You may have the right shoes – but are you wearing them when you really need them?
by Dr. Brant McCartan
Medical problems aren’t always complicated! Sometimes a simple solution like wearing the correct pair of shoes can help back, knee, and foot pain. Many of us realize that a good pair of running shoes is necessary for runners, that football players need to wear cleats, and that high heels can cause issues. However, unless it it fits into a special category, we don’t always wear the best shoes for our feet.
Recently, I spoke with a friend who was having arch pain on the bottom of her foot. After trying to figure out what may be causing the pain, we spoke about her daily activities. She plays some tennis, excersizes regularly, and walks to and from work every day she can. She said that she wears tennis shoes for tennis, athletic shoes for working out, and dressy flats for work as she knows high heels can cause more problems. Most people give similar sounding answers. However, when I asked her what she wears when she walks to work (over a mile in each direction) she said her work flats.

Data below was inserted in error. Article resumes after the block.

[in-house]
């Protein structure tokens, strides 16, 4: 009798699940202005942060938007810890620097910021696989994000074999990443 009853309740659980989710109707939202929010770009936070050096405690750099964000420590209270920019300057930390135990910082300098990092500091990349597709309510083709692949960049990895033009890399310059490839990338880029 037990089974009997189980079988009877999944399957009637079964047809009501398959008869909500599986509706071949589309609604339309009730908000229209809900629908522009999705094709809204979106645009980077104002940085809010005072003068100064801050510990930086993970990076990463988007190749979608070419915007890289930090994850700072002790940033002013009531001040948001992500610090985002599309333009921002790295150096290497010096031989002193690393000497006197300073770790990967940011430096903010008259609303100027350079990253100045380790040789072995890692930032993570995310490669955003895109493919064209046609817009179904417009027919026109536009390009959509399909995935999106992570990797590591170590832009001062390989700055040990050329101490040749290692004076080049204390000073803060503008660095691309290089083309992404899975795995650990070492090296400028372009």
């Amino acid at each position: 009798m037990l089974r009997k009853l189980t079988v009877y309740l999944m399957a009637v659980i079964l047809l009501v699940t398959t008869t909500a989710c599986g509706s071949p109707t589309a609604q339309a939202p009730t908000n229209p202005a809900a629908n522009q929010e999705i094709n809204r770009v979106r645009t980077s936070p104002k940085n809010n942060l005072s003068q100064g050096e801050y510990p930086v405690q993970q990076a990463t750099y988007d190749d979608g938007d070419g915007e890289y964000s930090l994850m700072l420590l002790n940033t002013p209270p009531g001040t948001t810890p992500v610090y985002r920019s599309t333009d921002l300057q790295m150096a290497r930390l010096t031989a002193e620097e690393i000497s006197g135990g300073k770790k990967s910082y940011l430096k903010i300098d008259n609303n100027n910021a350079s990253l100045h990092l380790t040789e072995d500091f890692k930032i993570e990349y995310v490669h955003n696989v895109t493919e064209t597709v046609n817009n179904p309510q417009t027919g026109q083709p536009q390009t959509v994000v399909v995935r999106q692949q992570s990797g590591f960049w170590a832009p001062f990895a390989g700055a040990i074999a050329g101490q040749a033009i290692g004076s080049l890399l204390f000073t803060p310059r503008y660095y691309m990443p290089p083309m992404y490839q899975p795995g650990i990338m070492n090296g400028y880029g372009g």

We came up with a simple sollution. Flats are fine, at work. But, on the days she would be walking, athletic shoes or walking specific shoes with more support are a must! Without the appropriate support, walking even mild distances can cause many of us to have unnecissary pain. The right pair of shoes can be a simple solution to many problems. Many people want to look for more cushioning, and will try products like over the counter gel insoles. What many people need is actually more rigid support and structure – not found in many dress flat women’s shoes – or gel insoles. If you do try an over the counter insole, look for a firm product that will provide more support.
Diabetic patients and those with neuropathy should be even more careful about their shoe choices, and protect their feet accordingly. Avoid flip flops, slippers, house shoes, and other shoes that do not provide protection or support. Ask your podiatrist about diabetic shoes. If you are diabetic and a shoe is causing you blisters, stop wearing them!
If you have any questions about the appropriate footwear for you, or are in the market for protective and/or specialty footwear make sure to let us know on your next visit!
This information is not meant as medical advice. It is provided solely for education. Our practice would be pleased to discuss your unique circumstances and needs as they relate to these topics.